For the sake of length and time, not all functions will be covered, but it is necessary to explain the purpose of some and the details around what is happening under the hood.

Startup

Since PowerZure requires the az module, After importing PowerZure ipmo .\PowerZure, it will download the modules if not already present.

For a full coverage of PowerZure, check out the documents on readthedocs.io

https://powerzure.readthedocs.io/en/latest/index.html

It then requires sign in before usage of the functions. There’s three types of logins for Azure:

  1. Interactive. Simply type az login and you will be directed to a login page. If using MFA, you must login via Interactive mode.
  2. Cached token. Tokens for Azure are cached in

C:\Users\[Name]\.Azure\accessTokens.json

So after you login once, the token is cached. This allow shows the possibility that an access token can be stolen and re-used.

3. Pass in credentials. You can login (if MFA is not enabled and you’re using a non-personal account) via az login -u User -p Password

Once logged in, PowerZure will display your username, the subscriptions you have access to, your roles, and your Azure AD group memberships. Knowledge of what Role the user has is key to figuring out what you can do operationally and what functions you can use within PowerZure. PowerZure’s help menu specifically lists out which roles are needed to run the function. This is purely in reference to the built-in roles, as custom roles are unpredictable. To view the help menu, the command is PowerZure -h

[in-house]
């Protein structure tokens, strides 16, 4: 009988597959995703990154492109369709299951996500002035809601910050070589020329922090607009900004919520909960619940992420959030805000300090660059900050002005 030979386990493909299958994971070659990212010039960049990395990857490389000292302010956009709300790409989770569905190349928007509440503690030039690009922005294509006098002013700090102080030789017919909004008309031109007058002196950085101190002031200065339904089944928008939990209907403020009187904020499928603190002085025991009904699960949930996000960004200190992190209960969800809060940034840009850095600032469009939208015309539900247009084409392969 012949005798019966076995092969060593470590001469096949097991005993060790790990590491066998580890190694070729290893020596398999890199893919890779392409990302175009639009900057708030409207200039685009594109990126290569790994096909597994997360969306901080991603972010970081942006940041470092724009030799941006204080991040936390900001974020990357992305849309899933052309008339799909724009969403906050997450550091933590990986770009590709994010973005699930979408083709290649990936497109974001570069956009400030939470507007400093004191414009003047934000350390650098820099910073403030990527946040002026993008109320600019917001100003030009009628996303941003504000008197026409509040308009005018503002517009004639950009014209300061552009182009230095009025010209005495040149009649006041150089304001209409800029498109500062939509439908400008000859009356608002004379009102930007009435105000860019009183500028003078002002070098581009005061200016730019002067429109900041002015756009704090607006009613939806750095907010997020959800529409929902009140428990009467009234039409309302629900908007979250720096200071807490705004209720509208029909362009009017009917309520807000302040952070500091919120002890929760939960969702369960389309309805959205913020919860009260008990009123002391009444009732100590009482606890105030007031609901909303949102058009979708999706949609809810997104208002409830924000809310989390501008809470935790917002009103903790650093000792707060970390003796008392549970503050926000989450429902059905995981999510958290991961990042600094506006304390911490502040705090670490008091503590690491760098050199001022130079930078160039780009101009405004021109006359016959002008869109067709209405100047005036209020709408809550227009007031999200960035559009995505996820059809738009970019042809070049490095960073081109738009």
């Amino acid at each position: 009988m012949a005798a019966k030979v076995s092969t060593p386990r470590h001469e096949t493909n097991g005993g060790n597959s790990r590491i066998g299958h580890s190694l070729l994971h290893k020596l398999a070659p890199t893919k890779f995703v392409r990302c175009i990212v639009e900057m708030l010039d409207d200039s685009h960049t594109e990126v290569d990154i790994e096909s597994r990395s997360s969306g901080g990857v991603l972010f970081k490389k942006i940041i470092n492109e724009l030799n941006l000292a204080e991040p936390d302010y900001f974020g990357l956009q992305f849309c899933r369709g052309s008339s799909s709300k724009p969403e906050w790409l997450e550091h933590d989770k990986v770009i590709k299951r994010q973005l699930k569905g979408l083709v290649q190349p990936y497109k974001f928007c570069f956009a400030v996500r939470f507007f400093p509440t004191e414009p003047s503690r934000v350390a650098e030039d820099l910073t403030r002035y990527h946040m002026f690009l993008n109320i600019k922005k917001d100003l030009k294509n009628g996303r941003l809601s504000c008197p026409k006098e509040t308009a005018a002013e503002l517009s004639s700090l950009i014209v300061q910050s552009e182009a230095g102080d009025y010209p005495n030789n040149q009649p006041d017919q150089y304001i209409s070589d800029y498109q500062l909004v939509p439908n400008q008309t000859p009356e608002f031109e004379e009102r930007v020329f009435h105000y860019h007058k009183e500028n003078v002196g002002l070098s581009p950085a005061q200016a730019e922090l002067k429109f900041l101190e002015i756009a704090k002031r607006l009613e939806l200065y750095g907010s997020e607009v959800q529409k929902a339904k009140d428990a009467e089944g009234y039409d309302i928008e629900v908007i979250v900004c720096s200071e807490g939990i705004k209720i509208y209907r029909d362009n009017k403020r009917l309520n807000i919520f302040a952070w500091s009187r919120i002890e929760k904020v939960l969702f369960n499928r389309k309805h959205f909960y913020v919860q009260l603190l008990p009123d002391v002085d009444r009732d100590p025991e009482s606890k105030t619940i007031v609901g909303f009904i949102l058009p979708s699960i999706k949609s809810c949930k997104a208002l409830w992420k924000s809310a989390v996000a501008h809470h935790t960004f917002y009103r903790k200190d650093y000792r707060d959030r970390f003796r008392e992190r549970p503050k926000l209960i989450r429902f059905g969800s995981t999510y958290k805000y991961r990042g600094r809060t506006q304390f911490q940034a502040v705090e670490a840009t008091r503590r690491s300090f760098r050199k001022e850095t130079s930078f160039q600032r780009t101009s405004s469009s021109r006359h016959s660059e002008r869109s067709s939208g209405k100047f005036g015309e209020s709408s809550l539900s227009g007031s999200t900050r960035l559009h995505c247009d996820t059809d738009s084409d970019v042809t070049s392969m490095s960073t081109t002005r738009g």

Figure 10: PowerZure’s help menu

In addition, each function can be used with Get-Help to get information or syntax.

Function 11: Get-Help displays the syntax for a function

Before further operation of PowerZure, a default subscription must be set if there are multiple subscriptions so the script will know which to operate against. A subscription can be set via

Set-Subscription -Id [idgoeshere]

The subscription IDs are printed once you login to Azure with PowerZure. If only one subscription is present, this can be ignored.

Role Abuse

Each of the Global roles (Administrator, Owner, Contributor, Reader) will be broken down into what can be accomplished, why it’s necessary to accomplish, and how PowerZure helps.

Reader

The Global Reader role has read-only access for components in Azure (Subscriptions, Policies, Resources, etc.) This by itself can grant an attacker useful information. For example, if the attacker compromises an account with Reader privileges, they can read Runbooks. Runbooks fall under the “Automation Accounts” resource. An example is shown below